(5) The justification of the Government for its own action was that the criterion for promotion was confirmation and since the petitioner was confirmed later than the respondents he could not be considered till 1974. There is no doubt that the Government lay down the criteria for promotion. The post of the Superintendent is no doubt selection post. But for considering the order of merit the foundation is the zone of consideration created on the basis of the seniority of employees, in the cadre of Inspectors. The Supreme Court has laid down that for all pre- 1959 entrants the principle of length of service shall determine the seniority. Seniority vests in length of service. thereforee, longer service should alone qualify the Inspectors to be brought in the zone of consideration for promotions. To say that confirmation would be a criterion for promotion, would, in the light of law laid down by the Supreme Court, amount to bringing in the principle of confirmation (for seniority) by back door. What cannot be done directly cannot also be done indirectly. The department ought to have appreciated that the Supreme Court in 1975 decision had saved the promotiods made on the basis of confirmation up to 4-1-72 purely on the ground of equity. It was more for upholding equitable rights of the respondents than for condoning the wrong application of principles by the department. It was, thereforee, held that 1972 and 1973 Memorandums in so far as they try to impose the criterion of confirmation for promotion, are contrary to the letter and spirit of the law laid down by the Supreme Court.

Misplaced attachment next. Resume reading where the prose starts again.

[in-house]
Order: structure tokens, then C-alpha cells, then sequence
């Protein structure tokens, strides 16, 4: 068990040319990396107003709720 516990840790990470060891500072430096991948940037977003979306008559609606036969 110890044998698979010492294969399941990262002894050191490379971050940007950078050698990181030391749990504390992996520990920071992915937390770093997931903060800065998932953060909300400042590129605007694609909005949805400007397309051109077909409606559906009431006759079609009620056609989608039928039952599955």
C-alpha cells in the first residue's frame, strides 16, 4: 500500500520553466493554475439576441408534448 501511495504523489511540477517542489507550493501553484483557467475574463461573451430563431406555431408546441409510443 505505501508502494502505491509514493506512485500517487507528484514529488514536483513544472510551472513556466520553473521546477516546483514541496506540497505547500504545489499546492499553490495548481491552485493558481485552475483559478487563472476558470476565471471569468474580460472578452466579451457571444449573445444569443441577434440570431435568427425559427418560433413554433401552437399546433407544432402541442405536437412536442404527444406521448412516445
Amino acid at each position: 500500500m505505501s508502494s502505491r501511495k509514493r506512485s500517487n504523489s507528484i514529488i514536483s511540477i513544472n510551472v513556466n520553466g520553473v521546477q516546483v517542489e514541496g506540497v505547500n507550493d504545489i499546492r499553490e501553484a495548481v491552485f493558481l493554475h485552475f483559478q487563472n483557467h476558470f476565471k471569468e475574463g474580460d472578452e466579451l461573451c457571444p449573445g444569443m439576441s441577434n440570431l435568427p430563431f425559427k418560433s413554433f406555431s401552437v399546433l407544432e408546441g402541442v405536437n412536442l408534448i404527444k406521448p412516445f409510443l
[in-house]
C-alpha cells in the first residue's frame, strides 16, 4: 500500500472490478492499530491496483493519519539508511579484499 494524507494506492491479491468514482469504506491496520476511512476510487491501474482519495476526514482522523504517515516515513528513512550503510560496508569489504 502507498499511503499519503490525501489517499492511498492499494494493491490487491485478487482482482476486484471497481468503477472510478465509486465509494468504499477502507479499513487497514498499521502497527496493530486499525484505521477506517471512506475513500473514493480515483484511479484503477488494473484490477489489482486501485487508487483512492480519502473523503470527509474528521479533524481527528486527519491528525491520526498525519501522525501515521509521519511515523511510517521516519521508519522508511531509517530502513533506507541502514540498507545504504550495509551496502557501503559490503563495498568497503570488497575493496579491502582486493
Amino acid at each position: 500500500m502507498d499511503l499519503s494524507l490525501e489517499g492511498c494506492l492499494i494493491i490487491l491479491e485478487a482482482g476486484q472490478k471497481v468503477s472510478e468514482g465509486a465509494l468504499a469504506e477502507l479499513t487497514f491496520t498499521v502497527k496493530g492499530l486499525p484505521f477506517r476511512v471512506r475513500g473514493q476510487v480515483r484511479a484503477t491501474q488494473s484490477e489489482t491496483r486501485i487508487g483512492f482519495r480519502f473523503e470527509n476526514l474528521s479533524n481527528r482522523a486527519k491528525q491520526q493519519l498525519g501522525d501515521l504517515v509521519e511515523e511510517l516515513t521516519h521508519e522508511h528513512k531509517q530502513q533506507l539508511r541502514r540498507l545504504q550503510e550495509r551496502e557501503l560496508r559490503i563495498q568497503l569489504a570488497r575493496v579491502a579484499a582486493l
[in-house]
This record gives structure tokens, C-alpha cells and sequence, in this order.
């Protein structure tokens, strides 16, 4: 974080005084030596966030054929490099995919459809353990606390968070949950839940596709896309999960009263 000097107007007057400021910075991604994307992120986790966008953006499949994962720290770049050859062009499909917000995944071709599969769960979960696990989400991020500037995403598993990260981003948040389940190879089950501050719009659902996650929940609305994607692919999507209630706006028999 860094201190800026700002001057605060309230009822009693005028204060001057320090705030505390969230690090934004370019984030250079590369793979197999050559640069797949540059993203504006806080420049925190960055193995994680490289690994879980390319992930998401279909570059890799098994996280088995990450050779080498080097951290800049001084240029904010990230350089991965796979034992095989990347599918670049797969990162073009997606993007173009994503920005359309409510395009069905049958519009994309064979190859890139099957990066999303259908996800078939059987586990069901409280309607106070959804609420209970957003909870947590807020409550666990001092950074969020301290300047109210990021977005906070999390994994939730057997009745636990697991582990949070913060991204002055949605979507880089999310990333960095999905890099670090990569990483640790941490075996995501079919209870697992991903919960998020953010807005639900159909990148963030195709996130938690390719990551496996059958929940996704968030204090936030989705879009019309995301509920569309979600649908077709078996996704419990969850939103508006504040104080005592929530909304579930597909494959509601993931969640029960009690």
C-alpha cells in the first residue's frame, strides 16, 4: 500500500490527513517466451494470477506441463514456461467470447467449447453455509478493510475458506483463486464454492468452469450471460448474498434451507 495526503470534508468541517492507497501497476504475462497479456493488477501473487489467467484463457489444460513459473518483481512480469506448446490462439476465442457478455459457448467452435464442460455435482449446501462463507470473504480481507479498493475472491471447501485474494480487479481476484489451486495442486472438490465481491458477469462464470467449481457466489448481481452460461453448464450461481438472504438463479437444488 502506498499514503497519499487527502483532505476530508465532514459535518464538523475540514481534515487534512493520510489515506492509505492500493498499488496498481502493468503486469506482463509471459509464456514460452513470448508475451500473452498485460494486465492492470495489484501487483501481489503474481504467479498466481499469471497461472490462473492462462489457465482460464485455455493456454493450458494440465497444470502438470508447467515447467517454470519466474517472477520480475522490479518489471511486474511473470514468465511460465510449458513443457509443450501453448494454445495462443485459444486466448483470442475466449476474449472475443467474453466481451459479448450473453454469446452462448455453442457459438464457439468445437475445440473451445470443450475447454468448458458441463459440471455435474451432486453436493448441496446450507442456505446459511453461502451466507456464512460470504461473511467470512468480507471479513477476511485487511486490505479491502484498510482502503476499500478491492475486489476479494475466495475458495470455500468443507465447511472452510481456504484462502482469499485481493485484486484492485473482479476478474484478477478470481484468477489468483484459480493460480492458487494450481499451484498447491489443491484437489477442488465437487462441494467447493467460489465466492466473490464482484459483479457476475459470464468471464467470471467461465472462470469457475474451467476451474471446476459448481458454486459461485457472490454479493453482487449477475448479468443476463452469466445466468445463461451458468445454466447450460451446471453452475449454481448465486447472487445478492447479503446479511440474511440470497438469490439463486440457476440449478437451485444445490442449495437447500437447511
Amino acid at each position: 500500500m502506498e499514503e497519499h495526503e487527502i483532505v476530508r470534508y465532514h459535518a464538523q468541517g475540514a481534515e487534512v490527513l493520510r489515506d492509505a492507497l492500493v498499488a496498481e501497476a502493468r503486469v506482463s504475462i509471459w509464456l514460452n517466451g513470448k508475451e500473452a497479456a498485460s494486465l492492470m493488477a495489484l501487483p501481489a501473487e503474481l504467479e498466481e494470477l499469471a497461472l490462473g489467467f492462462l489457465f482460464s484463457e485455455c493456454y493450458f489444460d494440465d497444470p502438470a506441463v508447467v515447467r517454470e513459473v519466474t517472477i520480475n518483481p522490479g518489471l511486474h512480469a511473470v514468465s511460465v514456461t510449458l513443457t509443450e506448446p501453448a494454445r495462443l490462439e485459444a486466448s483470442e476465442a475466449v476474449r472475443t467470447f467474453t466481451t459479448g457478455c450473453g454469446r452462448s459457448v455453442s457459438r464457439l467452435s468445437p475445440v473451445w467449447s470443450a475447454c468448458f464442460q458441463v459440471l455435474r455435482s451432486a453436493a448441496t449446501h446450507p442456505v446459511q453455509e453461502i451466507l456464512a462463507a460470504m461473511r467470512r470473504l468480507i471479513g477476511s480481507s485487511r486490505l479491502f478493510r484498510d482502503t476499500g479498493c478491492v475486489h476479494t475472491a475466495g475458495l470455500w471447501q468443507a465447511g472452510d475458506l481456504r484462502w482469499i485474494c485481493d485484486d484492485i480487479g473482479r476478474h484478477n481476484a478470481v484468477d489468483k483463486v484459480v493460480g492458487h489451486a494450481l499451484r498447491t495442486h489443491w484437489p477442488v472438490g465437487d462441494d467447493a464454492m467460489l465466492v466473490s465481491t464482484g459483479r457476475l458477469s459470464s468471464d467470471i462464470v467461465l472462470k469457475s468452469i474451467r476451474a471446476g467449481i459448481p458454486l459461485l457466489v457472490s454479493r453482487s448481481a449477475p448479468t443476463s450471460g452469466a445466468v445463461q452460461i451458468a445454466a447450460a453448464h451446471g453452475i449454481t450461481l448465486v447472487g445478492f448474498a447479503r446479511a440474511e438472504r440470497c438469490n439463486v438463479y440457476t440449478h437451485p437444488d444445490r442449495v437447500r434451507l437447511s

(6) To treat the granting of senior grade as promotion is also erroneous. Promotional hirerarchy is always created by statutory rules so as to ensure certainty and predicability in civil service. There is not even a general administrative order in this regard. The 1959 Memorandum cannot be made applicable to the petitioner on the supposed ground that the petitioner entered the 'promotional' post of Senior Grade Inspector in 1967. The writ petition was allowed and a direction was given to respondents to give a proper place to the petitioner in the seniority according to continuous length of service. The petitioner was further held entitled to the monetary benefit of higher pay and allowances in Superintendent post between the date when the first promotion after 4-1-72 was made and 1976 when he was actually promoted.